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Senator's Son Turned Away From Hospital Night Before Attack

Kaysie Ellingson |
November 20, 2013 | 2:32 p.m. PST

Executive Producer


'Gus' Deeds Facebook
'Gus' Deeds Facebook
With blood spilling from wounds to his head and neck, Virginia Senator Creigh Deeds made his way down his driveway early Tuesday morning. Despite the multiple stab wounds he sustained, Deeds is expected to live but unfortunately his son, 24-year-old Austin Deeds, who allegedly stabbed his father, did not. 

The young man who is believed to be the assailant in this case was found dead inside the house with a fatal gun wound. Could this tragedy have been avoided? As the information surrounding this attempted murder-suicide spills in, more and more people believe that it could have been. 

The night before the senator's attack and his son's alleged suicide, Austin Deeds, who went by 'Gus,' underwent an emergency psychiatric evaluation. Although the doctors determined that he should be admitted for inpatient treatment, he was released because no available bed could be found. 

READ ALSO: Mental Illness Hot Topic Among USC Students

According to the Washington Post, at least three hospitals within an hour's drive of where Deeds was evaluated say had they had beds available but had not been contacted Monday night. 

Mary Ann Bergeron, the executive director of the Virginia Association of Community Services Board, explained that the number of psychiatric wards have been reduced throughout local hospitals making it more difficult for people to find places accepting involuntary detention. 

This case highlights a major problem in both availability and communication in the nation's mental healthcare system. "These kinds of communications breakdowns can be life or death," said Ron Honberg, the policy director for the National Alliance on Mental Illness (NAMI).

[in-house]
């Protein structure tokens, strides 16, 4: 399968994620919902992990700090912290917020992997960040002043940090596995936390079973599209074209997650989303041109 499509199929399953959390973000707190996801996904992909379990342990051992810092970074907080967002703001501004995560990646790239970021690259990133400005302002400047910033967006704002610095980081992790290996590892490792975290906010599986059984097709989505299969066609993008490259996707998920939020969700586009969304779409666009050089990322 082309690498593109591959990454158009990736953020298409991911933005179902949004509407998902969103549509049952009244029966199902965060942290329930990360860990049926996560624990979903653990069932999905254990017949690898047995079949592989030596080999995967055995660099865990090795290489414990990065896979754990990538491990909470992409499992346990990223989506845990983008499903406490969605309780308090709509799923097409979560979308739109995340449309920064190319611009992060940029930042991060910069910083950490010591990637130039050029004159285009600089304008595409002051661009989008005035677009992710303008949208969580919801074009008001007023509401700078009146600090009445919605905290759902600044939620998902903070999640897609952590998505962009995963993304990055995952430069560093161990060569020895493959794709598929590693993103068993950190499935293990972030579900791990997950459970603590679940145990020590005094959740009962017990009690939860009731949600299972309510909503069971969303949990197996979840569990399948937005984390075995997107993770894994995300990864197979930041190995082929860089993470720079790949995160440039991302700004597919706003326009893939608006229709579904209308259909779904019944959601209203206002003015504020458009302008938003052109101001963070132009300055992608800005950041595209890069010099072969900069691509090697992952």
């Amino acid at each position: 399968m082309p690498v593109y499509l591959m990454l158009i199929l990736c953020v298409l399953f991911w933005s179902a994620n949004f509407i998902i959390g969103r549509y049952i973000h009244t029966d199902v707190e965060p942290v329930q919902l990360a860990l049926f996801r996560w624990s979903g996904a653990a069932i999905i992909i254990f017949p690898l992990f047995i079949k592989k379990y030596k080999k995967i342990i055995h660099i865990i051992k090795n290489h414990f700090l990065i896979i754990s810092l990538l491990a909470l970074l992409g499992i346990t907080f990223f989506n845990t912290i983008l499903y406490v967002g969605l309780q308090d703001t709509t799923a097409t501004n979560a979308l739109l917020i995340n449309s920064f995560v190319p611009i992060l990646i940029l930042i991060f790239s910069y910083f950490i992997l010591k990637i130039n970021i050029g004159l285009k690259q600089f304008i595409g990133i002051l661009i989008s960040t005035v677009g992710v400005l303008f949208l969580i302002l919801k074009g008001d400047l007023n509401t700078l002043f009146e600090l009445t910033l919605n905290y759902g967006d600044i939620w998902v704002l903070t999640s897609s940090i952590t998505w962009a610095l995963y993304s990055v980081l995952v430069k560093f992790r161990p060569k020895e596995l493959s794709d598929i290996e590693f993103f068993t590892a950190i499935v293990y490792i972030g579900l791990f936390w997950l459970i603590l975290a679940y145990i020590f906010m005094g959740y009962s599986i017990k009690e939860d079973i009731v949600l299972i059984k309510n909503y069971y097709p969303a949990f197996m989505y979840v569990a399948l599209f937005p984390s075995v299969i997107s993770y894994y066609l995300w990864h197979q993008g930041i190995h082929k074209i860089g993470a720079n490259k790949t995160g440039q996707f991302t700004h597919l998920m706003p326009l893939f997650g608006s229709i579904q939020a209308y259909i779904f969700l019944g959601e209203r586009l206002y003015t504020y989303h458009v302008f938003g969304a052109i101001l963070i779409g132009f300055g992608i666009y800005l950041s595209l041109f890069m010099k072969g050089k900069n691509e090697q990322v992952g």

According to a CBS report, Dr. Erik Roskes, a clinical assistant professor of psychiatry at the University of Maryland School of Medicine and an expert in mental health issues, believes that "The fact that someone could be deemed in need of immediate care and be turned away for lack of a bed constitutes 'systemic malpractice.'" 

More specifically, Virginia's mental health system came under scrutiny in 2007 following the Virginia Tech shooting. The shooter in this case, Seung-Hui Cho, was deemed a danger to himself and others by a judge in 2005, however this determination was never put into the national background check system, which allowed him to purchase firearms legally. Also, despite the ordering, he reportedly never received treatment. 

Hornberg hopes that the Affordable Care Act, which mandates that insurers cover mental health care, will help to level the playing field for mental patients. And perhaps events such as the tragedy that struck the Deeds family on Tuesday can be avoided.

Reach Executive Producer Kaysie Ellingson here.  




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